Senators have approved Zimbabwe’s Cyber Security and Data Protection Bill without debate, though opponents say it violates fundamental rights such as privacy, freedom of speech and access to information.

The proposed legislation, which needs President Emmerson Mnangagwa’s assent to become law, is intended to regulate use of the internet and social media to curb online fraud, other computer-related crimes and the spread of pornographic content.

Reacting to the Senate’s decision, Zimbabwe director of the Media Institute of Southern Africa, Tabani Moyo, said the organisation was worried about the bill’s pro-security approach without regard to human rights.

Issues of concern include the proposed merging of the cyber security centre, data authority and postal and telecommunications regulatory authority of Zimbabwe (Potraz) into one organisation.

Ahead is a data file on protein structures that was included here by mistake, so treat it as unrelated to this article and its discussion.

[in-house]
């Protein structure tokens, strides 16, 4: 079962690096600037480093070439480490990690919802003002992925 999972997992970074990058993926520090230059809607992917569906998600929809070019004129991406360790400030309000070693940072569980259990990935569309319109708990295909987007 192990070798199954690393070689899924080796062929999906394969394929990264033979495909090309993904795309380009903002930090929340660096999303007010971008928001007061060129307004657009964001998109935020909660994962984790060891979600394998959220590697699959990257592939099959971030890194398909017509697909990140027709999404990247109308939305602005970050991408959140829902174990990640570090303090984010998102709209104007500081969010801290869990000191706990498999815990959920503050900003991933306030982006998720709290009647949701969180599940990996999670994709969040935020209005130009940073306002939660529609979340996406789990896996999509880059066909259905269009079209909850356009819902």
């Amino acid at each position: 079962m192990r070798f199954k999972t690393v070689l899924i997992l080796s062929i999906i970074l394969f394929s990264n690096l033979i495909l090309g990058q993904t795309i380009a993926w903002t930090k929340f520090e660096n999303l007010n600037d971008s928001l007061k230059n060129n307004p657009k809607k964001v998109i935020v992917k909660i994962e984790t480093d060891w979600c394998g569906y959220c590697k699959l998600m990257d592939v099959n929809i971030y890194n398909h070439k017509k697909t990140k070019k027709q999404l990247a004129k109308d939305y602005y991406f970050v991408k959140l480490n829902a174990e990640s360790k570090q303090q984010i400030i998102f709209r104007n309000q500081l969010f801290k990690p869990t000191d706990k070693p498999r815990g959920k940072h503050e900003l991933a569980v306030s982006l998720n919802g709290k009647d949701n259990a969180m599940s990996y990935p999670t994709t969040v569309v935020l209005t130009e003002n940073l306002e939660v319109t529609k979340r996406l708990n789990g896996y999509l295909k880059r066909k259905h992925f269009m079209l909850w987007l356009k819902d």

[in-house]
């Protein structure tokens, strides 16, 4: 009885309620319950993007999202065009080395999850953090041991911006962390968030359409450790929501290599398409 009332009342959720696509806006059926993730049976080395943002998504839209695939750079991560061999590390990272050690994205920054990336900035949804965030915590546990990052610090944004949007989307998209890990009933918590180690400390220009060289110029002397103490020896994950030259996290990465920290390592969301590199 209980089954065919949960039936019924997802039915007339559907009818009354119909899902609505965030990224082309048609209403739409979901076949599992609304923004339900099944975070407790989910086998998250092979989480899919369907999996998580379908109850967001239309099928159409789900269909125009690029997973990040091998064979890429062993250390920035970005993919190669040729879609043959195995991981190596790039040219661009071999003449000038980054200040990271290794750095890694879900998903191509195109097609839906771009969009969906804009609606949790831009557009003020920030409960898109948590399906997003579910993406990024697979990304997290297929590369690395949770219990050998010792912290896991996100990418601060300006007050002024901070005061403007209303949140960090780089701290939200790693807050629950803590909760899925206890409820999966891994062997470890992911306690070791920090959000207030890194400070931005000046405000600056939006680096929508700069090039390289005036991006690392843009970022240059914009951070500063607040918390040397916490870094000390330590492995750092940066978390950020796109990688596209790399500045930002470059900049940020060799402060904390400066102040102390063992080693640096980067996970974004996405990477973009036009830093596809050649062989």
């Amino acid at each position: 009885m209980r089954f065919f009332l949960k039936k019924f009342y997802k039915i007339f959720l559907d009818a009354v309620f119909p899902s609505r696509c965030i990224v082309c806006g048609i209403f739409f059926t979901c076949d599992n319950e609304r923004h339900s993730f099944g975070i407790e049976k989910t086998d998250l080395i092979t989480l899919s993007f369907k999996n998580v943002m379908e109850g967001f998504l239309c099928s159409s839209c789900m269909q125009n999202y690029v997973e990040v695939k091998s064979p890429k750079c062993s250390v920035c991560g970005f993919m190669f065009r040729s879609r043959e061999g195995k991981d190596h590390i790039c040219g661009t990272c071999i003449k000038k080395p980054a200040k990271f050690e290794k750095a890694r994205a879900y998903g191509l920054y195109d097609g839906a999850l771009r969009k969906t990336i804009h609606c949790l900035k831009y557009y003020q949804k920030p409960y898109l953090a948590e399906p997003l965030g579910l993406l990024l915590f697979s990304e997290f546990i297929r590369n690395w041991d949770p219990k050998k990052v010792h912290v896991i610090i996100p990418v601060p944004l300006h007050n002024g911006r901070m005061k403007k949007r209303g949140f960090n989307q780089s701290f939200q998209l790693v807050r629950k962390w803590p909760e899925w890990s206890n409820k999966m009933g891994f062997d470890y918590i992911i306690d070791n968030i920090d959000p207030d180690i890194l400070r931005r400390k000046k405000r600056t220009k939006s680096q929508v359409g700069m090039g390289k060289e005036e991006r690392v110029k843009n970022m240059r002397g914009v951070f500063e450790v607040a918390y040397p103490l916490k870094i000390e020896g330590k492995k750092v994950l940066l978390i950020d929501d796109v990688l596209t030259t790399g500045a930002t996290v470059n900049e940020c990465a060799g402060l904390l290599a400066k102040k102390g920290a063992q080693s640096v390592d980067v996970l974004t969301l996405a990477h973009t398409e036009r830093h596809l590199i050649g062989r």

“This compromises the security of data and creates a massive surveillance in a society,” Zimbabwean newspaper Newsday quoted him saying.

“Keep [the organisations] separate so that you don’t make people’s data vulnerable. Of course, the cyber security centre is a military arm and you cannot lump it together with Potraz because it has access to the back end of mobile network operators which have conventional data for everyone in the country.”

The bill was earlier much debated by the lower house, the National Assembly. Arguments raised there included the new law would remove the right to protect one’s health information.

The bill’s supporters say it will deal with cyber threats which affect governments, individuals and organisations.


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